It is really fascinating. Hearing an orchestra playing your music is always fantastic. Over the last five years, I weirdly sort of have been fighting the idea of writing orchestral music, which I love, but it is very hard to do something that you have not heard before in an orchestra. I use it like a voice alongside many other sounds. What we have today in terms of technology, is very exciting in terms of how you can manipulate sounds: amplifying things and retriggering stuff. I am always interested in how can I try something that I do not have heard and then take the amazing breadth and emotional depth of an orchestra and combine those. It is my holy grail to combine all these things together. The trouble about that means that most of my stuff doesn’t really work live, it is really about the recordings. On King Arthur there will be like small creaks that were turned into rhythm, with a 50-piece orchestra playing behind that. When you are doing it live, you cannot really do that: you get really specific and microscopic. I think it is always a challenge to do a lot of my things live because a lot of my recent melodic and musical cues have not been that complex. It ended up being distilled down to very simple ideas and the sort of excitement in them comes to the production. But at the same time, I have to swing a few more scores a bit more orchestral so that would be easier to play for orchestras.

Daniel Pemberton at Fimucite
Pemberton third on the left, taken at Fimucité – (c) Aaron s. Ramos

One of my favorite scenes in King Arthur is the montage scene at the start. How was that created?

On Guy Ritchie’s films, I really work closely with his editor James Herbert, and we talk every day. He throws ideas to me and we talk about things. He is the main collaborator for me on those projects. He came up with the idea about the breathing. I had a track and he tried it over that sequence and he said that it kind of works but that I needed to rework it and we worked together backwards and forwards. He sends me new cuts and I change things, it is always a constant, collaborative process on those sort of sequences between me and James. He is really good at pushing a sequence into something really exciting.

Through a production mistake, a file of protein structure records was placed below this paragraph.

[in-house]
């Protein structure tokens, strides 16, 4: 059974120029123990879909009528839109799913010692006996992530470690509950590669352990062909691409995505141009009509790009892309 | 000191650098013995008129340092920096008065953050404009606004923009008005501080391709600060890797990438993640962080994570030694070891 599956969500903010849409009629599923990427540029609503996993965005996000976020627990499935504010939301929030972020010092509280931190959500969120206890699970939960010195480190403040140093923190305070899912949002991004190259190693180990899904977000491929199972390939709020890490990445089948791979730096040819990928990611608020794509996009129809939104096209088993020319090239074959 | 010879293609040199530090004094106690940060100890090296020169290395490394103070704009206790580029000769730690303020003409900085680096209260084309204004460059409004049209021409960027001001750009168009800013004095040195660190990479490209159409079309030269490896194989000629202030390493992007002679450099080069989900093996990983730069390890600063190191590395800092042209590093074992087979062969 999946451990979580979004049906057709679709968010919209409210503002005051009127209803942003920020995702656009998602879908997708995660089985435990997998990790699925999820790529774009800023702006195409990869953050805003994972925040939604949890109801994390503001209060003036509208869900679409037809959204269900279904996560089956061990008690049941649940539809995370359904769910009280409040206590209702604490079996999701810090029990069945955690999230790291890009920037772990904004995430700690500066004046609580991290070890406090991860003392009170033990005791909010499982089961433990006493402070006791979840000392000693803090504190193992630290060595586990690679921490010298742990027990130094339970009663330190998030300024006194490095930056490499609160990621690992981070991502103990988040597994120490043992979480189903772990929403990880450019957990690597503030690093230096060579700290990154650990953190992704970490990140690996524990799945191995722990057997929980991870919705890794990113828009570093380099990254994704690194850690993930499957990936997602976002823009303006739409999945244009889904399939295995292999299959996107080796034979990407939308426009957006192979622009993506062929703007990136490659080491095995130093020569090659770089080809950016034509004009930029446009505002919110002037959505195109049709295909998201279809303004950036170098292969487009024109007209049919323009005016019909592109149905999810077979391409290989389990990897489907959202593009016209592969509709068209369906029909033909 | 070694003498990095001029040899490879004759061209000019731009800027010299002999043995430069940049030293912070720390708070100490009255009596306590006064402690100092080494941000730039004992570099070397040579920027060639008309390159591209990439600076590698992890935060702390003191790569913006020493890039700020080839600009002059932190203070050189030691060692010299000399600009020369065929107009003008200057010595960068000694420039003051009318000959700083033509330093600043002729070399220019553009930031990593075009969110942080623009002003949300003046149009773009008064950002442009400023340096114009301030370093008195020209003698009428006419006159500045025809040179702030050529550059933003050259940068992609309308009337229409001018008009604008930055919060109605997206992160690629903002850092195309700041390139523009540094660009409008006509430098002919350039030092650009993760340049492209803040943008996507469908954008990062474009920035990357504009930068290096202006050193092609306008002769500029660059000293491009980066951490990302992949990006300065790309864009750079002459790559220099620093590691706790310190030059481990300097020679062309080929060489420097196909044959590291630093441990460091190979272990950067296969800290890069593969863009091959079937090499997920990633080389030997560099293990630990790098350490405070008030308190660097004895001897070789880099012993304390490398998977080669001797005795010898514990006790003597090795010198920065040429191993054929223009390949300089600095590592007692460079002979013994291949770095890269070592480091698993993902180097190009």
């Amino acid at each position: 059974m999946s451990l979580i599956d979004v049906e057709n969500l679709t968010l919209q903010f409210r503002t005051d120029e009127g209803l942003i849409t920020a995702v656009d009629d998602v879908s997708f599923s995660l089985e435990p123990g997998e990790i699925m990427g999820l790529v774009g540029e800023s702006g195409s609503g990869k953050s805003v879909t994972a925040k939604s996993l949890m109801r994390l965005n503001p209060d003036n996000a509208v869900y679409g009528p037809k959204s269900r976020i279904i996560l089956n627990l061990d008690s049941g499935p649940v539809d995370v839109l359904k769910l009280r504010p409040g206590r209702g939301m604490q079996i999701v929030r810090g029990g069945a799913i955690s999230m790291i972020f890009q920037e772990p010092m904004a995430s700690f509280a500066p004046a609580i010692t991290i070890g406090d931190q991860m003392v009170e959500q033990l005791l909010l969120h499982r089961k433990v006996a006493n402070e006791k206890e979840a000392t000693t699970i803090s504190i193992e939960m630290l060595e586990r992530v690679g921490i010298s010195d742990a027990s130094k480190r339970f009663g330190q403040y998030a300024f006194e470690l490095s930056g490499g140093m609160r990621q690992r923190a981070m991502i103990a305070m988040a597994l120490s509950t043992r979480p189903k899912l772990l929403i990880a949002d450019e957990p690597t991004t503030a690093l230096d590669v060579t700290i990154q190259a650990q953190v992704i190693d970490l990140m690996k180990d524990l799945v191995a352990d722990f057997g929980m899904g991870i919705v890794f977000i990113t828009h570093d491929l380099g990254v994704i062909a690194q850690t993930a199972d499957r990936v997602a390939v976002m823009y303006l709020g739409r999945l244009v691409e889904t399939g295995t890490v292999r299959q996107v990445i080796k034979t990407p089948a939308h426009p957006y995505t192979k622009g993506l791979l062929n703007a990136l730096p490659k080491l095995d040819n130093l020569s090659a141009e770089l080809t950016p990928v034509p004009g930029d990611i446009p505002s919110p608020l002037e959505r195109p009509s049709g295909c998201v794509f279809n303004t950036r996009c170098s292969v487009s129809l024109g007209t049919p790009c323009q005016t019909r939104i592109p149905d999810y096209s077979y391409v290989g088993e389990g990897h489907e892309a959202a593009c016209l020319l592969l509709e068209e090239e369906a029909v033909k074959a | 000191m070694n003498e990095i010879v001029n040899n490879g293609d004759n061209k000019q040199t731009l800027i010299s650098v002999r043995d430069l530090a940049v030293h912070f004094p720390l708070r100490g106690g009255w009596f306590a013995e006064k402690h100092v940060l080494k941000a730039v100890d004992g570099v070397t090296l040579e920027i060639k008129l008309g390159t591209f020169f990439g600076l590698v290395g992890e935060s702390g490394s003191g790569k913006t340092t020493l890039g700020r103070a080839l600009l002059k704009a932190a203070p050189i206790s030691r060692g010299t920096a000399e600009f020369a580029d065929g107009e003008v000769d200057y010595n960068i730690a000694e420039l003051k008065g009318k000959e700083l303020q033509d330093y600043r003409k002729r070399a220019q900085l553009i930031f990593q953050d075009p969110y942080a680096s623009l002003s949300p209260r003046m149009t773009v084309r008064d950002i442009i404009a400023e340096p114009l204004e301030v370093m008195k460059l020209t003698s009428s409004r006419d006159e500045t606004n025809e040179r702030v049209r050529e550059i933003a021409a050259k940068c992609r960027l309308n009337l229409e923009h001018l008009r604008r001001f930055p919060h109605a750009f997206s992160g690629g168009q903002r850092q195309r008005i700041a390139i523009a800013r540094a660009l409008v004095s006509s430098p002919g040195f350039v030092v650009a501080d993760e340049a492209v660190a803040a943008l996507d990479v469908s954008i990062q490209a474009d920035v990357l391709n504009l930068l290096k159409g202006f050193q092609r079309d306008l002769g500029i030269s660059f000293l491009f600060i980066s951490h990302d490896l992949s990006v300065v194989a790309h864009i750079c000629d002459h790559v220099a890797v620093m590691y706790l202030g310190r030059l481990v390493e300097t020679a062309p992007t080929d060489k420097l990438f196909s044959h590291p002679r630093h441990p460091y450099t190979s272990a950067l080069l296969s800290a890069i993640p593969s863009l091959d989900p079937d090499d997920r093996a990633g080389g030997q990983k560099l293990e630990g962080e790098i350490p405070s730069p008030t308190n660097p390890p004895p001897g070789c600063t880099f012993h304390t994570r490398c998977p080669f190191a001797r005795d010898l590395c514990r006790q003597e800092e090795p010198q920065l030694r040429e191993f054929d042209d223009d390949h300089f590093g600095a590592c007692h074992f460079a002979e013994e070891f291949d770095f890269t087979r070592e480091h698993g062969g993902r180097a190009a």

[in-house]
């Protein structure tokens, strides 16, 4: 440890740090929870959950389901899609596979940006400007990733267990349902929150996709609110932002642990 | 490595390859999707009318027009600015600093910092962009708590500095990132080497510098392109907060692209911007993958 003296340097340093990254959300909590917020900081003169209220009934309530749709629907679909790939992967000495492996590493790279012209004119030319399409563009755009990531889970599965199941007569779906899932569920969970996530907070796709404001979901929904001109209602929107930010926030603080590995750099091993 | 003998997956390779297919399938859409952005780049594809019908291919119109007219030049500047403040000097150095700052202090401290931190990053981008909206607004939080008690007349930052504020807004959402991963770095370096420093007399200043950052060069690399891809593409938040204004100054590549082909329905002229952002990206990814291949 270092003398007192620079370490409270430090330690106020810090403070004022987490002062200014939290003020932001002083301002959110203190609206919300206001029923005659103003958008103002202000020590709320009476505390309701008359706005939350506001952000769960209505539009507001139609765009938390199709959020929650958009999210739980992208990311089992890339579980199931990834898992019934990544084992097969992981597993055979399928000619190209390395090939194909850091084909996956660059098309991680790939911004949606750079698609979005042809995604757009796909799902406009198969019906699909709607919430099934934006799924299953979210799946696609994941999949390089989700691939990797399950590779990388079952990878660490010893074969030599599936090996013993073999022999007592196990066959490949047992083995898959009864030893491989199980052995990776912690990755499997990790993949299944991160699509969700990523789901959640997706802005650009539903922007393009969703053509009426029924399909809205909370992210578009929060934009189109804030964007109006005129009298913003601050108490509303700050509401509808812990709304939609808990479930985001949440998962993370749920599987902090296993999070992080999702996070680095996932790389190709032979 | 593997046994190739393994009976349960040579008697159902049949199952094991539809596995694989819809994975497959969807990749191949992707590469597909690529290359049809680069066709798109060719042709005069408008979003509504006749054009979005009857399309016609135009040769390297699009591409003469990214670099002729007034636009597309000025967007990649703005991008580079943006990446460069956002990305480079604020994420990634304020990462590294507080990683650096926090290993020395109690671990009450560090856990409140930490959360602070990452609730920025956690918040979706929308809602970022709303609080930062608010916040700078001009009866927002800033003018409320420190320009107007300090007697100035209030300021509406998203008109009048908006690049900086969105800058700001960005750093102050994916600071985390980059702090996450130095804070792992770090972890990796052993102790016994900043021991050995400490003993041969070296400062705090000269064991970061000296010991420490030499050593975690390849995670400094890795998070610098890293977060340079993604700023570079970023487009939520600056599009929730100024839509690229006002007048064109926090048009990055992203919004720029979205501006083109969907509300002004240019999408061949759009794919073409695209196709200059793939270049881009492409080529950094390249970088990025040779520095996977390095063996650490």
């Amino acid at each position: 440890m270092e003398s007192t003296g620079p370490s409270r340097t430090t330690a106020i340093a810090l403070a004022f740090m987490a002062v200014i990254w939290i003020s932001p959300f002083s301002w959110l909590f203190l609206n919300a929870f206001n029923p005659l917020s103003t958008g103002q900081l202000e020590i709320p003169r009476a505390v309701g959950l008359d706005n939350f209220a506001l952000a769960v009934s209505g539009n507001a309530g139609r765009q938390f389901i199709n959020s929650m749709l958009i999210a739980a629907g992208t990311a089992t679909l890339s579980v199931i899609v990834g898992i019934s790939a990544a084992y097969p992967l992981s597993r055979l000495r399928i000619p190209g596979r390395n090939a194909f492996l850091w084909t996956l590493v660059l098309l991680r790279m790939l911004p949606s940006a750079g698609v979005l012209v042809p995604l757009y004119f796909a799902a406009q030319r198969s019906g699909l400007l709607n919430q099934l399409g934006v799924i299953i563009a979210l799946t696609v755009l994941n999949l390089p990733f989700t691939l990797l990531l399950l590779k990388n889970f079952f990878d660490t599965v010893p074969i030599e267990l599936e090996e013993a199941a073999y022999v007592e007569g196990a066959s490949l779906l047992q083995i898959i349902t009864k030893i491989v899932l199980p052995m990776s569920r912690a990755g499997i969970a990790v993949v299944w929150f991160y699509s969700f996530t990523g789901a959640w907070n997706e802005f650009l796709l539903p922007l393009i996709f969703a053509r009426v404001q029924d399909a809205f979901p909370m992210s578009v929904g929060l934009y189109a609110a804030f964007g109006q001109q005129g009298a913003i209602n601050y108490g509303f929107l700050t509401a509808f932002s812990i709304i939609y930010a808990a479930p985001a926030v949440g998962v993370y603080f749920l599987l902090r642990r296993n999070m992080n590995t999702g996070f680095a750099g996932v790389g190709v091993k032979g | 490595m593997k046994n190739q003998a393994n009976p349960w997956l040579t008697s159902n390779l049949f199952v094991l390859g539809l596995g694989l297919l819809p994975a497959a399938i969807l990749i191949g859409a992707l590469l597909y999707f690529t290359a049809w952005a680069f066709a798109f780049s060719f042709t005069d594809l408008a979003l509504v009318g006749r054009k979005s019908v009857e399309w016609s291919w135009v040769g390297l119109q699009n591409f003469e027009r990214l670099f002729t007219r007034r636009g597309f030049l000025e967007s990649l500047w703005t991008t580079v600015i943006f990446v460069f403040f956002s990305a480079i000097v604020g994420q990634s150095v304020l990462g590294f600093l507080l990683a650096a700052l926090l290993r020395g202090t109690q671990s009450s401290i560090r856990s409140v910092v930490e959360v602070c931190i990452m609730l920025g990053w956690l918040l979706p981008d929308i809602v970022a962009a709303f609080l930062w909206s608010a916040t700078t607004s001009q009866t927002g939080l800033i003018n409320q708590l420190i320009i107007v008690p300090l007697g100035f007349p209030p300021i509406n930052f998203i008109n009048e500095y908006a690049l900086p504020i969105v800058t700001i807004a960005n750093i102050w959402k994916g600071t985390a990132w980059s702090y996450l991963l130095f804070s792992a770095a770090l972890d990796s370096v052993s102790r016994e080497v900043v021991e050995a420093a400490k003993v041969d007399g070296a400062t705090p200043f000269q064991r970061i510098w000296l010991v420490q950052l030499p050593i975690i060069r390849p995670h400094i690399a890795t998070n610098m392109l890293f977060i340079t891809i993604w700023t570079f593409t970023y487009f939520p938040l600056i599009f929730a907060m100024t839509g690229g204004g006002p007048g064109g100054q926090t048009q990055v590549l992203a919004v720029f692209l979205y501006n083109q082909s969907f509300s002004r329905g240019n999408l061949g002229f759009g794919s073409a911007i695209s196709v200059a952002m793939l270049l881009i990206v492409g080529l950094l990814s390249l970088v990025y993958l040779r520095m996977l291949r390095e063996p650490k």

I saw on twitter that you were in Italy to record some local singers, could you elaborate on that?

I am doing Ridley Scott’s new movie called All the Money in the World and it is about kidnappings in 1973. I found these very rural folk music from Sardinia. Before I started the project, I started researching, and I thought it was too far out for the film. I always liked the idea of using it, but when I started to read the script and actually looking at the film, I did not know how it would fit. We ended up managing a small bit in the movie, so I had to go over to Sardinia and drive two hours to a lovely town in the middle of nowhere and record these people I had never met before. I had just seen them in a very bad YouTube clip. It is a really exciting thing to do as a composer because you do not know if it will work at all. It is an exciting process to try and combine all these different worlds into your music.

The final question, what can we expect from you in the near future?

You will get All the Money in the World that is going to be a quite interesting score. It’s got some very big traditional orchestral, operatic, and some uncomfortable, stressful, abstract guitar elements. A film has come out about the Watergate scandal called Mark Felt: The Man Who Brought Down the White House. That score is probably not as exciting to listen to because it is very much a service to the film with bare minimal electronics and piano. The next one is Molly’s Game and has a very diverse score: it’s a rock band, modern sounding soundtrack. It is mainly a band line-up, using hip-hop breaks and post-rock ideas. There is another project I cannot really talk about, it is kind of in the world of Star Trek and it is a very traditional orchestral score. So it will be very interesting to see what people make of that!